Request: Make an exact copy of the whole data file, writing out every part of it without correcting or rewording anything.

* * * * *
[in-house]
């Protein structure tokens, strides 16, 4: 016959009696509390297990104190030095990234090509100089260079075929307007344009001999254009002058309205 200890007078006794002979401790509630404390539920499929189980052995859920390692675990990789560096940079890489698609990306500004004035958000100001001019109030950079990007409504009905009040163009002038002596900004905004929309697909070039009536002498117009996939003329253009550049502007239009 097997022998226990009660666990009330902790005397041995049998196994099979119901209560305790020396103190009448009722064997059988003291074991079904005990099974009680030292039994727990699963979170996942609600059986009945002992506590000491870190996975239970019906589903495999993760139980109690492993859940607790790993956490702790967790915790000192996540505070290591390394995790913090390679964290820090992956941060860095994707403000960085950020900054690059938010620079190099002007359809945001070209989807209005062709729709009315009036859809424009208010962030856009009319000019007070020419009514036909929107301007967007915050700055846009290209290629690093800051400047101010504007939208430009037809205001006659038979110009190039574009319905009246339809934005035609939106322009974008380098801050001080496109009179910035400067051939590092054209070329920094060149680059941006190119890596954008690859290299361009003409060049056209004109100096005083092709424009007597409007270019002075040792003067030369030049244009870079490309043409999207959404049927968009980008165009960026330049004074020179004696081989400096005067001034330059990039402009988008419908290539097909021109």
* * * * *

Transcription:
[in-house]
């Protein structure tokens, strides 16, 4: 016959009696509390297990104190030095990234090509100089260079075929307007344009001999254009002058309205 200890007078006794002979401790509630404390539920499929189980052995859920390692675990990789560096940079890489698609990306500004004035958000100001001019109030950079990007409504009905009040163009002038002596900004905004929309697909070039009536002498117009996939003329253009550049502007239009 097997022998226990009660666990009330902790005397041995049998196994099979119901209560305790020396103190009448009722064997059988003291074991079904005990099974009680030292039994727990699963979170996942609600059986009945002992506590000491870190996975239970019906589903495999993760139980109690492993859940607790790993956490702790967790915790000192996540505070290591390394995790913090390679964290820090992956941060860095994707403000960085950020900054690059938010620079190099002007359809945001070209989807209005062709729709009315009036859809424009208010962030856009009319000019007070020419009514036909929107301007967007915050700055846009290209290629690093800051400047101010504007939208430009037809205001006659038979110009190039574009319905009246339809934005035609939106322009974008380098801050001080496109009179910035400067051939590092054209070329920094060149680059941006190119890596954008690859290299361009003409060049056209004109100096005083092709424009007597409007270019002075040792003067030369030049244009870079490309043409999207959404049927968009980008165009960026330049004074020179004696081989400096005067001034330059990039402009988008419908290539097909021109």